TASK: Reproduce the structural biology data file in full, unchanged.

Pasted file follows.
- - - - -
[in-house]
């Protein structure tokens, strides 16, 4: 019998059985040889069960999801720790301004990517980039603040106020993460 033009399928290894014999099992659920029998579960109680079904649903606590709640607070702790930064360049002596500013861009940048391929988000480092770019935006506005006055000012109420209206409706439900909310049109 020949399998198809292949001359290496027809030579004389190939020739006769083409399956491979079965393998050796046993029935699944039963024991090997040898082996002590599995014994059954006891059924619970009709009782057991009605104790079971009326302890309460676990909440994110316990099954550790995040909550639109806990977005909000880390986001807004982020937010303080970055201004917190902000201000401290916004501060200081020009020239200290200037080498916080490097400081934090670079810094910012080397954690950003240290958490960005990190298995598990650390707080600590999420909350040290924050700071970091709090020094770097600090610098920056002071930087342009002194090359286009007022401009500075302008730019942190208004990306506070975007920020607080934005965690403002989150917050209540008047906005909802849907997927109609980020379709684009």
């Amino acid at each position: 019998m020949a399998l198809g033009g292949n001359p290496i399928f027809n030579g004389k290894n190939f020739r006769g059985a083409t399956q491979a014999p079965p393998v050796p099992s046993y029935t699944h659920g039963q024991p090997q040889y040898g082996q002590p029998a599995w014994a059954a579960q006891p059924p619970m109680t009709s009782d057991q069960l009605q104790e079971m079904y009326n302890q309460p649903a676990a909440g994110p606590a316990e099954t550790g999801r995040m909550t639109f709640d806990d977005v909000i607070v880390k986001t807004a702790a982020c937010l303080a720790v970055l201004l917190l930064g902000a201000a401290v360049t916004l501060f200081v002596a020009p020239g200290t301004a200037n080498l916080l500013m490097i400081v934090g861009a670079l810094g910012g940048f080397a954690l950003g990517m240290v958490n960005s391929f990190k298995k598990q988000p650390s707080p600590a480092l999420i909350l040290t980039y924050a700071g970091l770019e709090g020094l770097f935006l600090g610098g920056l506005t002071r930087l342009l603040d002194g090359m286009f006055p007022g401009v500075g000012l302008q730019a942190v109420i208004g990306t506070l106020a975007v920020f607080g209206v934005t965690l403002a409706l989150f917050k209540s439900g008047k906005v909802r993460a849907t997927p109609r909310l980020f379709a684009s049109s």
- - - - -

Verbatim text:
[in-house]
């Protein structure tokens, strides 16, 4: 019998059985040889069960999801720790301004990517980039603040106020993460 033009399928290894014999099992659920029998579960109680079904649903606590709640607070702790930064360049002596500013861009940048391929988000480092770019935006506005006055000012109420209206409706439900909310049109 020949399998198809292949001359290496027809030579004389190939020739006769083409399956491979079965393998050796046993029935699944039963024991090997040898082996002590599995014994059954006891059924619970009709009782057991009605104790079971009326302890309460676990909440994110316990099954550790995040909550639109806990977005909000880390986001807004982020937010303080970055201004917190902000201000401290916004501060200081020009020239200290200037080498916080490097400081934090670079810094910012080397954690950003240290958490960005990190298995598990650390707080600590999420909350040290924050700071970091709090020094770097600090610098920056002071930087342009002194090359286009007022401009500075302008730019942190208004990306506070975007920020607080934005965690403002989150917050209540008047906005909802849907997927109609980020379709684009």
């Amino acid at each position: 019998m020949a399998l198809g033009g292949n001359p290496i399928f027809n030579g004389k290894n190939f020739r006769g059985a083409t399956q491979a014999p079965p393998v050796p099992s046993y029935t699944h659920g039963q024991p090997q040889y040898g082996q002590p029998a599995w014994a059954a579960q006891p059924p619970m109680t009709s009782d057991q069960l009605q104790e079971m079904y009326n302890q309460p649903a676990a909440g994110p606590a316990e099954t550790g999801r995040m909550t639109f709640d806990d977005v909000i607070v880390k986001t807004a702790a982020c937010l303080a720790v970055l201004l917190l930064g902000a201000a401290v360049t916004l501060f200081v002596a020009p020239g200290t301004a200037n080498l916080l500013m490097i400081v934090g861009a670079l810094g910012g940048f080397a954690l950003g990517m240290v958490n960005s391929f990190k298995k598990q988000p650390s707080p600590a480092l999420i909350l040290t980039y924050a700071g970091l770019e709090g020094l770097f935006l600090g610098g920056l506005t002071r930087l342009l603040d002194g090359m286009f006055p007022g401009v500075g000012l302008q730019a942190v109420i208004g990306t506070l106020a975007v920020f607080g209206v934005t965690l403002a409706l989150f917050k209540s439900g008047k906005v909802r993460a849907t997927p109609r909310l980020f379709a684009s049109s």